ATHENS- Greece has made steps towards creating a more competitive and dynamic economy, the International Monetary Fund (IMF) said in a report prepared by its staff team following consultations it had with Greek authorities.
The report, however, noted that the country should remain on the road of reforms, to preserve a general fiscal balance and the restructuring of the banking sector.
Growth has returned to Greece but so far has fallen below expectations, the report said, adding that after a 1.9 percent expansion in 2018, growth moderated in the first half of 2019, constrained by lackluster private investment and under-execution of public investment.
While the unemployment rate fell to 16.9 percent (seasonally adjusted) in July, structural unemployment remains high, and economic activity is below potential. Despite improvements, bank balance sheets are significantly impaired, and banks continue to reduce the amount of (net) credit provided to the economy. Real GDP growth is projected to moderate slightly to 1.8 percent this year, followed by some acceleration in 2020 to 2.3 percent, supported by fiscal loosening and higher private investment financed mostly by foreign capital inflows.
The IMF said that over the medium term, growth prospects are weighed down by adverse demographics and low productivity. The external position is weaker than indicated by medium-term fundamentals. Near-term downside risks are significant, including from rising protectionism and weaker global growth, roadblocks to economic reforms, and further deterioration of bank balance sheets; the medium-term outlook is more balanced, particularly if the government’s pro-growth reforms translate more quickly into results and markets react favorably to the additional progress
The IMF’s executive directors recognized the progress that the authorities had made in implementing reforms during the program period, as well as the Greek economy’s continued recovery, but noted that important challenges remain, the report said, adding that, in this context, they took positive note of the new government’s commitment to pursue growth-friendly and inclusive policies, and welcomed their early policy actions. They stressed, however, that sustained and deeper reform implementation, deploying a full range of policy tools, and strong political resolve to tackle vested interests will be necessary to meaningfully boost investment, growth, and social inclusion.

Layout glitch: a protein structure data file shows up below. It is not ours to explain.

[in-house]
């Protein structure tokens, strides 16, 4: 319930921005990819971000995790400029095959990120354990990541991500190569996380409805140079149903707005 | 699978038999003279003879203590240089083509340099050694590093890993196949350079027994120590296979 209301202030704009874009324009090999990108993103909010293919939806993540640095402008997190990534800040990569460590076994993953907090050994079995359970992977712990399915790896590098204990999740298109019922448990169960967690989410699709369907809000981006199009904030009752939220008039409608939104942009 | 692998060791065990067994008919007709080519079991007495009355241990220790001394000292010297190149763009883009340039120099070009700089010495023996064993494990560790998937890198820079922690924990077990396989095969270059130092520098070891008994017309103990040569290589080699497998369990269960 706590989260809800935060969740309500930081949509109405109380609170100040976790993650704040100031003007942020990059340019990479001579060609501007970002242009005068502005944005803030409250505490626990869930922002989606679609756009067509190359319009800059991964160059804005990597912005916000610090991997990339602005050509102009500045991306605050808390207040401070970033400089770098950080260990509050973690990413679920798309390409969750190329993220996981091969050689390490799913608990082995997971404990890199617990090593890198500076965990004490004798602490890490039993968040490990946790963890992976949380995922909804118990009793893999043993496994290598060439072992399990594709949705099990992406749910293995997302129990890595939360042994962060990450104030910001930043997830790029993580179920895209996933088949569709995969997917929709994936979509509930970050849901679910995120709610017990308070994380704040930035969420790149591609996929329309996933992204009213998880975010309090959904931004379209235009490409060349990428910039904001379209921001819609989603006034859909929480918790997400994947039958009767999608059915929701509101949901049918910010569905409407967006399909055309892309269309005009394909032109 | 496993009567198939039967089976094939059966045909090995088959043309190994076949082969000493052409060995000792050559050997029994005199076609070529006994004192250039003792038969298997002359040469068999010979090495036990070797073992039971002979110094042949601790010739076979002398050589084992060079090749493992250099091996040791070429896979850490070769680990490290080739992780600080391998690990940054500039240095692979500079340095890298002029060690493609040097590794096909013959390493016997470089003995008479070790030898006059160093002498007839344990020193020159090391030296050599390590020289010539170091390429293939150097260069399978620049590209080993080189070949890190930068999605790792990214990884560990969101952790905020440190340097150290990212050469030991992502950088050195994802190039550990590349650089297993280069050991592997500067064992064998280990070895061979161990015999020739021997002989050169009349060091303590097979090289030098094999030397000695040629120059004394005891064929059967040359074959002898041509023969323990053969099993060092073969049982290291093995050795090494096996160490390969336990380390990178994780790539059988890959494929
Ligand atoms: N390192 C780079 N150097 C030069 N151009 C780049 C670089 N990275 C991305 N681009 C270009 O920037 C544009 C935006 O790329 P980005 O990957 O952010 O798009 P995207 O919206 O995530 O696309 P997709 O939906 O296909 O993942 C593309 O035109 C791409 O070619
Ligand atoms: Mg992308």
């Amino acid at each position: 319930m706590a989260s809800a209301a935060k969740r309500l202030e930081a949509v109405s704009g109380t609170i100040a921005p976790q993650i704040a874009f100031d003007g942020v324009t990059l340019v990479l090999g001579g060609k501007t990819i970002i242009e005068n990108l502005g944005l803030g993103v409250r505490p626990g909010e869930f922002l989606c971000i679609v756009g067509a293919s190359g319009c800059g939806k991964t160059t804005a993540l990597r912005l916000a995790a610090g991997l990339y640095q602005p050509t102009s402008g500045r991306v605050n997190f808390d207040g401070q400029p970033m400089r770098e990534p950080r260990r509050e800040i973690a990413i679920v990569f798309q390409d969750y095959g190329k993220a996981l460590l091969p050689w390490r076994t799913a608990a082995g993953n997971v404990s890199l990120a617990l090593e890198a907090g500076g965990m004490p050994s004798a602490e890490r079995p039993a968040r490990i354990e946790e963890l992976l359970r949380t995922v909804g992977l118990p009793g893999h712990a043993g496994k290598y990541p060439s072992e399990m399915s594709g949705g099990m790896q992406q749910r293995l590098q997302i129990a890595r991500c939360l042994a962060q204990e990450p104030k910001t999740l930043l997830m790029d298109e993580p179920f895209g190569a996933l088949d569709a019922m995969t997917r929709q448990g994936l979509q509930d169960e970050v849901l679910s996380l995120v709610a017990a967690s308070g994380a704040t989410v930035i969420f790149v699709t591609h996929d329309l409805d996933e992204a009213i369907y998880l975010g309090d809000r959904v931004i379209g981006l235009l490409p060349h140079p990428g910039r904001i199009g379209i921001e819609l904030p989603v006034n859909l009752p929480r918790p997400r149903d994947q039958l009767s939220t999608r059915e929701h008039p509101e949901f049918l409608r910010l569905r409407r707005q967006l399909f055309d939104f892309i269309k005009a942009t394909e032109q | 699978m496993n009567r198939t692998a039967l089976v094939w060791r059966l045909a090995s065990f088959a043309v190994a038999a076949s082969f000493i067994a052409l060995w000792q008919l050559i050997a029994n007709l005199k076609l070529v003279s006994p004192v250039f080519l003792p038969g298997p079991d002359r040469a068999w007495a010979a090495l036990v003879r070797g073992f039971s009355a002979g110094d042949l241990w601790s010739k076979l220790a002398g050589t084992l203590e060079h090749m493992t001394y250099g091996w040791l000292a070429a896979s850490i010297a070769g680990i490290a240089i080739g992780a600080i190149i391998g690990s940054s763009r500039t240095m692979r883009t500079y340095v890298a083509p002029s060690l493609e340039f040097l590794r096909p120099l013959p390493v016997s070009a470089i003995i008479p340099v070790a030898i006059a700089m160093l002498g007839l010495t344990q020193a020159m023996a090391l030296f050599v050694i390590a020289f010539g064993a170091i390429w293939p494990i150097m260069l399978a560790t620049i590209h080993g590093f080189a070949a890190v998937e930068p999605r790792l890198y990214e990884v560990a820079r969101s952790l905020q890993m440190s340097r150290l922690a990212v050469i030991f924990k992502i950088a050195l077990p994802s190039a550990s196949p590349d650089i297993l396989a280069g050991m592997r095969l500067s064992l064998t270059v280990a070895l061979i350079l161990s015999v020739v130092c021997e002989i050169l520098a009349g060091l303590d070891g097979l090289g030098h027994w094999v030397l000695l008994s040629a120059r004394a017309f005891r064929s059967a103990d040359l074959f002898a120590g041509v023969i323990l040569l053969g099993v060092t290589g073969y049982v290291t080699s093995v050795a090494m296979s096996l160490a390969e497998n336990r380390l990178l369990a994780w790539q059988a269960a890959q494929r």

Directors supported the authorities’ plans to cut direct tax rates and urged more ambitious efforts to broaden tax bases and enhance tax payment compliance. They urged a shift of spending priorities toward more investment and targeted social spending, while strengthening fiscal risk management and contingency planning.
A number of directors considered that the authorities should build a consensus with European partners around a lower primary balance target to support the growth objectives. A number of other directors, however, stressed keeping the target, which they noted was agreed taking into account European fiscal rules and the implications for Greece’s debt sustainability. Directors emphasized the importance of restoring the financial sector’s resilience and ability to support growth. In this regard, they welcomed the government’s more ambitious nonperforming exposure (NPE) reduction objectives, noting that the proposed state-supported NPE securitization guarantee scheme could provide important backing.
However, directors stressed the importance of introducing a more comprehensive, ambitious, and well-coordinated strategy to clean up bank balance sheets, relying on market-based mechanisms (with any public support subject to cost-effectiveness assessments). These efforts should also include further improvements in the legal financial framework, including, in particular, an overhaul of the personal insolvency law to eliminate primary mortgage protection in order to strengthen payment discipline.
Directors underscored that Greece’s success within the currency union will require policies to help boost productivity and narrow its competitiveness gap. In this context, they welcomed the government’s efforts to unblock privatization, implement business deregulation, and restore elements of the cornerstone program-era labor market reforms. Directors stressed that realization of benefits from labor market reform would require meaningful parallel progress with other structural reforms, particularly further liberalization of product markets.
They also noted the importance of continued improvements in public sector efficiency and governance, and welcomed the recent progress in strengthening the AML/CFT regime and anti-corruption institutions, but underscored that important remaining shortcomings should be addressed. Specifically, they urged the authorities to strengthen public revenue administration (including strengthening tax enforcement), enhance the efficiency and quality of the judicial system (including enforcement of contracts), and speed up anti-corruption reforms.
The Greek government, however, did not appear to adopt the IMF’s estimates over the country’s long-term sustainability of its public debt. Mihalis Psalidopoulos, Greece’s representative to the IMF, said the Fund’s estimates were “pessimistic” as it did not take into consideration the aggressive reduction of Greek state bond yields and of borrowing costs during the last 18 months, and particularly in the last three months.